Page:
New rules needed to stop predatory lending
The recent suicide of a Hyderabad-based technician who was humiliated when a lender started calling people on his contact list, the consent he had given when taking that loan through an app, put in evidence the risks of application-based loan in India. The country has long been deprived of credit, and despite efforts to increase bank efficiency levels, our formal lending structure remains too cumbersome, time-consuming and expensive to meet the large evident demand for small instant unsecured loans. . Online businesses have spotted a great opportunity in this space and have gone out of their way to reach underserved customers. But this growth has been largely haphazard, while Indian regulators and lawmakers have tended to pay attention only to rampant market failures that could end up destroying markets, choice and innovation. The inappropriate tactics used by lenders to collect their dues exemplify a failure that can no longer be ignored. We need much stricter regulation of all of these practices.
In July 2020, the Reserve Bank of India (RBI) established rules designed to reduce opacity and violation of existing lending standards by digital lenders, but these have done little to improve things on the ground, where lenders often ask for and get the records. numbers of borrowers that they do not have. right to. Clearly, the RBI’s stated intention to take violations “seriously” has not been taken seriously enough by the market. It is not just India’s problem. Other countries are also taking steps to put in place rules for digital lending. In 2017, Chinese regulators had to impose restrictions after a scandal arose from personal images used to humiliate borrowers into paying off loans they couldn’t afford. In Kenya, its central bank has severely cracked down on predatory rates and clawback practices. India needs a policy solution that neither kill this nascent market – which addresses a very real need for quick and painless loans to help people out for short periods of time – nor dampen the innovation buzz in the fintech sector. country, but is able to institute personal data and privacy protections that prevent predatory retrieval practices.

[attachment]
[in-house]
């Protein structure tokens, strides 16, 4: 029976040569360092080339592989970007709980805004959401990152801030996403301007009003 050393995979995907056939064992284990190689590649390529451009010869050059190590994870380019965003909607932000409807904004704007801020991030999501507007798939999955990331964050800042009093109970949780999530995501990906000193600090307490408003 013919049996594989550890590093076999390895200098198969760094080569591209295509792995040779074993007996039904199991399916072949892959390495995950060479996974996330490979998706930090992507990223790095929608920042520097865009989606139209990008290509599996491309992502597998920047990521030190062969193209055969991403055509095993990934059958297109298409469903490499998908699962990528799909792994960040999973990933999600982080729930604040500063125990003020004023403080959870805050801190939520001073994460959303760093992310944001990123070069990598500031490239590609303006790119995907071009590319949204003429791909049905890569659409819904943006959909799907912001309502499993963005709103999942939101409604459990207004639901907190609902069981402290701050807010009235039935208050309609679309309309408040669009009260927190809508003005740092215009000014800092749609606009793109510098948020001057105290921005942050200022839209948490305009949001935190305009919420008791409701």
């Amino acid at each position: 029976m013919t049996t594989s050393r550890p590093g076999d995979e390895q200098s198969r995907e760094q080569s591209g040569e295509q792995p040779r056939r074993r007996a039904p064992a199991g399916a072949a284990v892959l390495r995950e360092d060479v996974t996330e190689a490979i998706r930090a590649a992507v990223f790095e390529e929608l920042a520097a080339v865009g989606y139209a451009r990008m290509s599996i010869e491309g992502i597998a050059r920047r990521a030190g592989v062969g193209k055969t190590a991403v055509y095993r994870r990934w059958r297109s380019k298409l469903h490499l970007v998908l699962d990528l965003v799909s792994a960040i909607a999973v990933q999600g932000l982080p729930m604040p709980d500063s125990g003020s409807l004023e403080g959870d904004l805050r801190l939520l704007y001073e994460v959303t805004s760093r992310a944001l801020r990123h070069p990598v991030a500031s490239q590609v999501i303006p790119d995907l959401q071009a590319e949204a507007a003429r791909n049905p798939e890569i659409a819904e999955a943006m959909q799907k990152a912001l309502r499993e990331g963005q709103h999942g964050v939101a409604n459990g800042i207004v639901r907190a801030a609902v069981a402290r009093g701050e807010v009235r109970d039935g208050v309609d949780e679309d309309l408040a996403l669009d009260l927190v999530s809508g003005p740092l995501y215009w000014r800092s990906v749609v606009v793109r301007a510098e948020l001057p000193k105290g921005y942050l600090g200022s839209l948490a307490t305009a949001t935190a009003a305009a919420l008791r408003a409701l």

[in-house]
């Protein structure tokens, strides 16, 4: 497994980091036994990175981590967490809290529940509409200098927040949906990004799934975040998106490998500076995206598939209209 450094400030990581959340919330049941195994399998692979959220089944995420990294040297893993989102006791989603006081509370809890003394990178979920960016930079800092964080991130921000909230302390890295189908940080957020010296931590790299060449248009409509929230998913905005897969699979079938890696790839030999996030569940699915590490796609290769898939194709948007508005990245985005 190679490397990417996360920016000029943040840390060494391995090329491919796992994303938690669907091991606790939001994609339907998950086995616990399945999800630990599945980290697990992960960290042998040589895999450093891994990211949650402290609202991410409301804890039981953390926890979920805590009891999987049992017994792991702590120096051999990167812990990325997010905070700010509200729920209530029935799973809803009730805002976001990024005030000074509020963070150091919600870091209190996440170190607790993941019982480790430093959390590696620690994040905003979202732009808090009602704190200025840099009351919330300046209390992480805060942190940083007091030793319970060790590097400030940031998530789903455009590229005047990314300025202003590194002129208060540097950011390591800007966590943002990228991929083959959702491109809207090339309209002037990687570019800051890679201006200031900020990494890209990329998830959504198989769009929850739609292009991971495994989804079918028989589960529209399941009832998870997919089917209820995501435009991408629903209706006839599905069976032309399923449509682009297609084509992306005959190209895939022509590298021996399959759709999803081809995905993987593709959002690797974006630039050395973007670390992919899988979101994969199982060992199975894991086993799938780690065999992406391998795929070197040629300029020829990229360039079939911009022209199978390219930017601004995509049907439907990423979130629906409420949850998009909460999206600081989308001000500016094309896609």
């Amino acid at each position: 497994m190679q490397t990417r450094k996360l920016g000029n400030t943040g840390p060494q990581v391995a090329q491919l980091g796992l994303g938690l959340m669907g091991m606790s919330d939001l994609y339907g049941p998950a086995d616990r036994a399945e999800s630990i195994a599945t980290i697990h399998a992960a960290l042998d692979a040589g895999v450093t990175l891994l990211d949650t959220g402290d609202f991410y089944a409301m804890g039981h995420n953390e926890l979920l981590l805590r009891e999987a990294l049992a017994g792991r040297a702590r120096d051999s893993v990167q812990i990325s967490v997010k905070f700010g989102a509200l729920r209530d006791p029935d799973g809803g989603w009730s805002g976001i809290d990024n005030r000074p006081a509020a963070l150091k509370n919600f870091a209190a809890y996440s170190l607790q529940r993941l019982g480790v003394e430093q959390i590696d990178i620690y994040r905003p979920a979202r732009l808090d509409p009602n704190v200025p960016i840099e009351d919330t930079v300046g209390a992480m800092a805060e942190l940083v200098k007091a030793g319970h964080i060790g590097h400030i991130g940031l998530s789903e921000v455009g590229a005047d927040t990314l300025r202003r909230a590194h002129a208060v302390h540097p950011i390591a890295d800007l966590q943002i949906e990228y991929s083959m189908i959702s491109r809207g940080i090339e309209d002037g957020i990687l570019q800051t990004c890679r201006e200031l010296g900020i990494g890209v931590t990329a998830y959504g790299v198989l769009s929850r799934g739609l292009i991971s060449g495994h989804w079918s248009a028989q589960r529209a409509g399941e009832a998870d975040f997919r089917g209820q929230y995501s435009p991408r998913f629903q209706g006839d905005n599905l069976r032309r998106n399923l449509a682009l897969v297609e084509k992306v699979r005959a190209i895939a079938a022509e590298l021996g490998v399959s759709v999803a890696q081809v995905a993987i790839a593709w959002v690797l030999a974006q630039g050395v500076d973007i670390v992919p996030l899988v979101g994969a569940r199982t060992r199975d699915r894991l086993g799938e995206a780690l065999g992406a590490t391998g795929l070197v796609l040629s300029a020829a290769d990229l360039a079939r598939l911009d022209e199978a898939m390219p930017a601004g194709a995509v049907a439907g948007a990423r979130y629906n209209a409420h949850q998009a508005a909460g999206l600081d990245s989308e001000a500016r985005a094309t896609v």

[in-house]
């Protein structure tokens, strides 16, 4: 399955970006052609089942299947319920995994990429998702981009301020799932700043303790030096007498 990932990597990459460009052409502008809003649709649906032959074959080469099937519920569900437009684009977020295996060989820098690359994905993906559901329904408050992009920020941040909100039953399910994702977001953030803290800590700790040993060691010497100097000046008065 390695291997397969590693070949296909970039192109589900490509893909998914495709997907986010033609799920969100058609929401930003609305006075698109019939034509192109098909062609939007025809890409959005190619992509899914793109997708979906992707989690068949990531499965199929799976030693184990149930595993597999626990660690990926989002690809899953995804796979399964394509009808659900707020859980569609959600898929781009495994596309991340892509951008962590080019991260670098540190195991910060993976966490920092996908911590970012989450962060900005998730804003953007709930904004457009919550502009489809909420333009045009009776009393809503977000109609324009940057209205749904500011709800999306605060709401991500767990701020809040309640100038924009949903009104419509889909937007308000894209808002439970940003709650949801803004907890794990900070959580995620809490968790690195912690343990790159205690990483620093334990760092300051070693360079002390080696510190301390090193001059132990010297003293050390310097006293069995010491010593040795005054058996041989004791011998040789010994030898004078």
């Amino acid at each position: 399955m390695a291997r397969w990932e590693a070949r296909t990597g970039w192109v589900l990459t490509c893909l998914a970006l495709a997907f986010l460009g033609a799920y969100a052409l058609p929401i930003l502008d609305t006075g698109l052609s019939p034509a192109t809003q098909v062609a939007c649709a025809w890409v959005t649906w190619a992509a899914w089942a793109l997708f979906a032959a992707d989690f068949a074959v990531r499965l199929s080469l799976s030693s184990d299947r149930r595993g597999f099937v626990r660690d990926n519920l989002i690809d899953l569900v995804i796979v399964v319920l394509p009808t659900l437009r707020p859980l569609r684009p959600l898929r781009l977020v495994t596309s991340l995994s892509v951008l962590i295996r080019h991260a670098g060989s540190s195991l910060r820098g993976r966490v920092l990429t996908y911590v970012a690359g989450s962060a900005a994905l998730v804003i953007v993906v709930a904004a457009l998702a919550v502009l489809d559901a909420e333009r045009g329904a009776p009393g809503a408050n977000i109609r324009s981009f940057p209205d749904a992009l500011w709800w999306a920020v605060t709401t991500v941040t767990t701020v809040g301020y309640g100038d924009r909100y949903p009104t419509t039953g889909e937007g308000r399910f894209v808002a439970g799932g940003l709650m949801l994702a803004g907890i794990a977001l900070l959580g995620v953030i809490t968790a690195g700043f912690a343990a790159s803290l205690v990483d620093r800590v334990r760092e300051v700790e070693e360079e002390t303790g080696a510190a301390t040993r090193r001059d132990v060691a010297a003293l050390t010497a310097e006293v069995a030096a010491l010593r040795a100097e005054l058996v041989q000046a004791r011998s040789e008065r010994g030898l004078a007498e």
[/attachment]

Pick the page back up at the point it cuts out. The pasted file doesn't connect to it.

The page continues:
Adopting an account aggregator model would help by enabling the use of conditional consent, with standardized expiration dates for data and other such security limits built into loan terms. But the full deployment of such systems will take some time. In the meantime, we need provisions that provide borrowers with reliable information on what exactly they are signing up for, who the lender is, and whether that entity can be sued for sky-high rates and collection methods. For its part, the Digital Lenders’ Association of India is expected to create a certification system based on self-regulation, so borrowers can assess who might behave better in an industry that claims to have made loans over $ 150 billion. . As for people who benefit from app loans, they must exercise discretion about what data they are parting with. They must recognize the folly of entrusting their entire digital life to an app. In a geopolitically charged era like these, invasive Chinese apps could well be part of phishing expeditions. There are also unscrupulous domestic operators to be wary of. An entire ecosystem had sprung up in Jamtara district in Jharkhand, for example, to trap and defraud Indians online. All in all, no matter how acute the need for a loan is, no one in India should have the nerve to demand a pound of flesh, digital or otherwise.
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